Kyiv volunteer switches from tour operator to wartime supplier

Over the past two weeks, Ukrainian society has been transformed.

People mobilized, moving from a normal, modern life to making impossible decisions: do I leave my life behind and seek safety as a refugee? Or do I stay and apply whatever skills, supplies, or know-how I have to support the war effort, risking death in the process?

An example is Vitalii Khalimonchuk, the founder of a Kyiv-based adventure tourism company, who I spoke with recently. He initially sought to join the forces defending the capital, but was turned away.

But as the operator of a company that organized trips across Europe and even to Mount Kilimanjaro, he found a way to put his skills to good use around the corner. In an old bomb shelter in a school basement near his house, he found groups of women and children sheltering.

Khalimonchuk realized that the sleeping bags and mats he used for the camping trips he organized could be useful for displaced people. The equipment and rations he hid could go to the army or the Territorial Defense Forces – civilian battalions created in Ukraine to defend the country.

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They left – sleeping bags for civil defense battalions and bomb shelters, rations for all who needed them.

This episode sent Khalimonchuk on his way to helping the war effort behind the front lines, part of an informal group of civilians working to maintain supplies as the country attempts to delay Russia’s advance.

“It’s incredibly uncomfortable for me to sit at home during all this, watching TV,” he said.

He is just one of many Ukrainians who uprooted their lives and redirected everything they had to support the war effort.

In Khalimonchuk’s case, the war began with him in the Ukrainian capital prepared and ready – not for war, but for lead a hike in the Carpathian Mountains in western Ukraine.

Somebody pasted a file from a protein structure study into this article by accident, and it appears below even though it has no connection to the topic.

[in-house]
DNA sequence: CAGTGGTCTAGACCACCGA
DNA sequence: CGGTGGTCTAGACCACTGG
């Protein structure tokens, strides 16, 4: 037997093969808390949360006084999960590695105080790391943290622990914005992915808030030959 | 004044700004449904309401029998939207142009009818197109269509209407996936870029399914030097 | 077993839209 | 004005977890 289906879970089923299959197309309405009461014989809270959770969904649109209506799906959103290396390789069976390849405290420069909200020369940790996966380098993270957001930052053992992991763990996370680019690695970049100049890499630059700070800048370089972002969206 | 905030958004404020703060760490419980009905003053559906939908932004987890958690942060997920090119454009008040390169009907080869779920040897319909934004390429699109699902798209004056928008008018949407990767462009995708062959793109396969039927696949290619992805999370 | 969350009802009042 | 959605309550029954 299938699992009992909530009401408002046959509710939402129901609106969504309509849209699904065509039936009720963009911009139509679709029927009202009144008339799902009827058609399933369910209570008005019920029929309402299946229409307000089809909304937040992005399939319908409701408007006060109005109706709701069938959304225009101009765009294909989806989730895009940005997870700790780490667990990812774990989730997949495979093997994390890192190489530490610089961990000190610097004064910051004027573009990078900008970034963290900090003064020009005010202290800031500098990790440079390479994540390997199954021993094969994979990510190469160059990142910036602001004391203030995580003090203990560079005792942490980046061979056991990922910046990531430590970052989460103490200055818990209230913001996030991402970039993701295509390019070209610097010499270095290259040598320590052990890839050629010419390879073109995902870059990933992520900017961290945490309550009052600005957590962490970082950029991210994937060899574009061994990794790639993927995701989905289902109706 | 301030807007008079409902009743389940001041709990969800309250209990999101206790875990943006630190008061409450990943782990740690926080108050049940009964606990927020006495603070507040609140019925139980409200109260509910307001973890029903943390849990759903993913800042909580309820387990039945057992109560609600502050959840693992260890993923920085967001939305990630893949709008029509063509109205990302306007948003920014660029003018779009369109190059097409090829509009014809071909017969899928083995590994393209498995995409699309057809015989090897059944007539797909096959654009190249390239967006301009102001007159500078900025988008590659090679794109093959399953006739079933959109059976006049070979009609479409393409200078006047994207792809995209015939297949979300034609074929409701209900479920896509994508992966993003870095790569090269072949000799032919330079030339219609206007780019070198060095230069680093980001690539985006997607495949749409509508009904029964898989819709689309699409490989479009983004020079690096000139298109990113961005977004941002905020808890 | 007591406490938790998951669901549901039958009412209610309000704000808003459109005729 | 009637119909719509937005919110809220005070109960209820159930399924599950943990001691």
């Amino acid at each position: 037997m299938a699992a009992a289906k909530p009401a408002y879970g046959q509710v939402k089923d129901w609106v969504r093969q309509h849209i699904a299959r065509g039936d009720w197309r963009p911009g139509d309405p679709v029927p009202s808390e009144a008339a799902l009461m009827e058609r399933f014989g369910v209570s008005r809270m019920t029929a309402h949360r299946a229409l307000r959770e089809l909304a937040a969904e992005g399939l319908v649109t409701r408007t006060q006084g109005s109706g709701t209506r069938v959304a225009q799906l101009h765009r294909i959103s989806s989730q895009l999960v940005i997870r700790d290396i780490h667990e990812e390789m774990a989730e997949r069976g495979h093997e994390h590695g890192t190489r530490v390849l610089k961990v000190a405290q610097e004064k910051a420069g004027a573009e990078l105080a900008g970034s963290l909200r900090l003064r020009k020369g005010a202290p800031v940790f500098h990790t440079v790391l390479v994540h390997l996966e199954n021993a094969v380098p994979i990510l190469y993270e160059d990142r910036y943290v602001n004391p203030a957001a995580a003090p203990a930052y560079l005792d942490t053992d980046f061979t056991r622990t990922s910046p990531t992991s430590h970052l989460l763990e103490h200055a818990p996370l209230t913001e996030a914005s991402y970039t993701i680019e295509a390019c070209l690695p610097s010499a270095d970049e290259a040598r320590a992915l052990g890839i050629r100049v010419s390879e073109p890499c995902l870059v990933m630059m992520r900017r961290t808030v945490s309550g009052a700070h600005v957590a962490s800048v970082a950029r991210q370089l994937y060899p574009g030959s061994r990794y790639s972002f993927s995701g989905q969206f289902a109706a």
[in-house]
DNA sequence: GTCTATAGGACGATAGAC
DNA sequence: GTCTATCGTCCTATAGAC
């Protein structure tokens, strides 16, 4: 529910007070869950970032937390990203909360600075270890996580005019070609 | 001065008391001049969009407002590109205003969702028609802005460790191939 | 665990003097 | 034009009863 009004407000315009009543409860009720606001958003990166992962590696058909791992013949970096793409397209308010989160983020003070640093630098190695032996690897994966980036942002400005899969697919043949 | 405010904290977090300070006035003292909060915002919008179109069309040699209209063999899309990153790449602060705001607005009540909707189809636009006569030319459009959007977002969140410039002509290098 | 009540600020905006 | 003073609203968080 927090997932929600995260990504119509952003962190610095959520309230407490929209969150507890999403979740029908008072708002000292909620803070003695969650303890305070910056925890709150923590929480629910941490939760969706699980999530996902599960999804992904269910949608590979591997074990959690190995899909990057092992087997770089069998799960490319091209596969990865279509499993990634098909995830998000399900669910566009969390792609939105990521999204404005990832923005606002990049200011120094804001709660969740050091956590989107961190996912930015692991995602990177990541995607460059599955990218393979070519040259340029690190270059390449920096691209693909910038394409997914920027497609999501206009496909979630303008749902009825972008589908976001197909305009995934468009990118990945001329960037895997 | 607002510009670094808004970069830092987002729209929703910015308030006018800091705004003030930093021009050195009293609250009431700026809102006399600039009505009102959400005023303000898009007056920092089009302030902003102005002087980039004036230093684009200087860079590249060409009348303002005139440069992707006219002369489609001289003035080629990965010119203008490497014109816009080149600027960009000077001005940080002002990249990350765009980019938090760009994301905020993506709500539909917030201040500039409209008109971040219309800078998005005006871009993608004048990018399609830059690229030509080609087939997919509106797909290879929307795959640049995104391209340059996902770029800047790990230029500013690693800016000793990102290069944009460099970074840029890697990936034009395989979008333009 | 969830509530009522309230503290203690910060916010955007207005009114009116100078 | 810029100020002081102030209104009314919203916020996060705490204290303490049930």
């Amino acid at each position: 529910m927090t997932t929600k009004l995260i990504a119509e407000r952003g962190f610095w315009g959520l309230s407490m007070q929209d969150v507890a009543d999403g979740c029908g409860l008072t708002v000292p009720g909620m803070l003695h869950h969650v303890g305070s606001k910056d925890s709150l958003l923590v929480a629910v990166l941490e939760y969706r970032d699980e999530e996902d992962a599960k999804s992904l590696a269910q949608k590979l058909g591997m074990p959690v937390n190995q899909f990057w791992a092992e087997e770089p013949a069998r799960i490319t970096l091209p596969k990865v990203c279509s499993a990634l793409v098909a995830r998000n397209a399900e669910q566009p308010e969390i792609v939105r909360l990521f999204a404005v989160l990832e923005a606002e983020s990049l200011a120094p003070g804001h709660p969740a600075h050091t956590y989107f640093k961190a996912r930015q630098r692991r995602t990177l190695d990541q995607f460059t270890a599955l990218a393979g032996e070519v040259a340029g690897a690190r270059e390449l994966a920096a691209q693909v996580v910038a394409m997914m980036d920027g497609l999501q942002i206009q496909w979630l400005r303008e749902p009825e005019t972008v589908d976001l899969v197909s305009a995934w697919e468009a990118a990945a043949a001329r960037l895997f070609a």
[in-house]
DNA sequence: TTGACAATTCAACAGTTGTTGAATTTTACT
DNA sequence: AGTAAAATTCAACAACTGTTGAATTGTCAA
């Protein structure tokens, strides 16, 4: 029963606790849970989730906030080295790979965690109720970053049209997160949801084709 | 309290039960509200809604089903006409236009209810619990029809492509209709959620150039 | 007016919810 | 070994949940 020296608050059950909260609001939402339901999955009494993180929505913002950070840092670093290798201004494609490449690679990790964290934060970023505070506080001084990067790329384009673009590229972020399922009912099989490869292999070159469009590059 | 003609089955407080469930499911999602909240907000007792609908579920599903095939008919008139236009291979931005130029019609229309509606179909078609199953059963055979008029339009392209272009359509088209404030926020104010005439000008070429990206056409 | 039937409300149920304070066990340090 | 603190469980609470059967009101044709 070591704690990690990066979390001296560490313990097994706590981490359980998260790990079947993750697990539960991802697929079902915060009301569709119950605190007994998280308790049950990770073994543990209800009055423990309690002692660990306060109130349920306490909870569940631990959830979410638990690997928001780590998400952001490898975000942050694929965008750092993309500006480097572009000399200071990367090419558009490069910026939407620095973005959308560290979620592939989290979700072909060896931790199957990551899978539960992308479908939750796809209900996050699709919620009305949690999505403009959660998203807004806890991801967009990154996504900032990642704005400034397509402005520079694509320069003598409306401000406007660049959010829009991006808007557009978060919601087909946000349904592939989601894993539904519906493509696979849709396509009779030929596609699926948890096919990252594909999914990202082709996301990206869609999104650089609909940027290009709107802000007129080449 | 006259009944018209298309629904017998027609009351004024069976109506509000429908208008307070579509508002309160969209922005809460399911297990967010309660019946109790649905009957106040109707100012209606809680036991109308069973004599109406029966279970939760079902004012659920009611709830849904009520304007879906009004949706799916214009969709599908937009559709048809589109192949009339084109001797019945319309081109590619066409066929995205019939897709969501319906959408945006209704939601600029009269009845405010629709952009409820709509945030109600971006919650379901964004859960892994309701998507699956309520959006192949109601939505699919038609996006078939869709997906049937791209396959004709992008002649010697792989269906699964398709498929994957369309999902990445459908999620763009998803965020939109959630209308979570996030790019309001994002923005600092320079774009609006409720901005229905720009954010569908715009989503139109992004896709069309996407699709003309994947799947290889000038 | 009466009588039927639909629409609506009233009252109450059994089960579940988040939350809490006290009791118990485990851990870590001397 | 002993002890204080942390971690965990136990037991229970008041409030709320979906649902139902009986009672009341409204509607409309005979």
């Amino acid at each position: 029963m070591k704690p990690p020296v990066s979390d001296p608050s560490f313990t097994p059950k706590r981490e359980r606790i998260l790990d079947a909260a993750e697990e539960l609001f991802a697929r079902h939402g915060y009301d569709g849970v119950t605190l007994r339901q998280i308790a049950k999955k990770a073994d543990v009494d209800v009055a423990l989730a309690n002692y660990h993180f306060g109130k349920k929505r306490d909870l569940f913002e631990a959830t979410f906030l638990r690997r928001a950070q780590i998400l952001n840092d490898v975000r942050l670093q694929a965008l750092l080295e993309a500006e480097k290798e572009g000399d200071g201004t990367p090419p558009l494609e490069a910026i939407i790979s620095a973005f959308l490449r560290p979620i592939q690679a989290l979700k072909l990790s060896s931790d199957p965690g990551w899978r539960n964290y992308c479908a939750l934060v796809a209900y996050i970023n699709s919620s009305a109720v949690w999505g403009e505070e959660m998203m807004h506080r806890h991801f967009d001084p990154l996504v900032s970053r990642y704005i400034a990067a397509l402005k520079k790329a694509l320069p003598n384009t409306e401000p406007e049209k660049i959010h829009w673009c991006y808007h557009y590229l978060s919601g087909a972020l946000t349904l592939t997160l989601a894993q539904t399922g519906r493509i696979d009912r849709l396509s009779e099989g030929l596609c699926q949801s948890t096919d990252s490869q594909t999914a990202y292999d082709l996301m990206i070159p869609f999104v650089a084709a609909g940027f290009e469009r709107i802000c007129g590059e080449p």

Then the bombs started falling. His girlfriend left Kiev, going to Europe. Khalimonchuk went to his local military recruiting office and found a line of 150 people.

“We only take people with military experience,” he was told. They wrote down his name, and Khalimonchuk returned home, feeling that he had to do something. That’s when he realized his tour operator’s supplies could come in handy.

Vitaly Khalimonchuk (Courtesy)

During the week, as Khalimonchuk’s stock ran out, he started asking people in shelters and at military checkpoints: What do people need?

“It wasn’t coordinated from above, it came from below,” he said.

Today, Khalimonchuk is one of many volunteers involved in transporting goods within Ukraine to people in need, and goods from outside Ukraine to soldiers in the country. Goggles, dog food, warm clothes – it’s a nationwide messaging system that has formed as the Russian military attempts to shut down supply routes.

Although not on the front line, volunteers like Vitalii take a huge risk. Last week, three volunteers working under the same effort were shot and killed outside Kyiv while trying to deliver pet food to a dog shelter.

“There was a notice in our group to take the food,” he said. As the volunteers were on their way, they were attacked.

“They just shot them,” he said. One of those killed was a friend of his sister.

Khalimonchuk has family in Crimea and Russia; they refuse to believe the images of destroyed buildings, of dead children that he and other relatives send them.

In the months before Putin’s declaration of war, Khalimonchuk himself had not really believed that the Russians would attack. Like everyone else on February 24, he had heard of an impending Russian invasion and knew that it had intensified over the previous two weeks.

“I think I subconsciously denied that the war would happen,” he said. “Even for Putin, Kiev is the mother of Russian cities – it was impossible to imagine that he would try to destroy it, as he is doing now.”

It was a common feeling. Russia had been threatening Ukraine for eight years prior to the February 24 invasion – why should this buildup be any different? Moreover, a full-scale war would destroy the historical monuments which, according to the Russian vision, unite the two countries. It would be fratricidal, incomprehensible.

Even now, two weeks into the war, Khalimonchuk can’t quite bring himself to understand what’s going on. It’s like a video game, or a dream, he says, something still vaguely unreal, an organ that the body doesn’t accept.

“In 2019 I went to Burning Man,” he said. “I really thought that was impossible in the modern world.”

His grandmother, who lives in Ukraine near the border with Belarus, remembers World War II and, he says, still can’t believe she’s going through it all again, this time at the hands of of the Russians.

“I would like this to end as soon as possible, but not at the cost of giving in to Russia,” he said. “We can’t give in after everything they put us through.”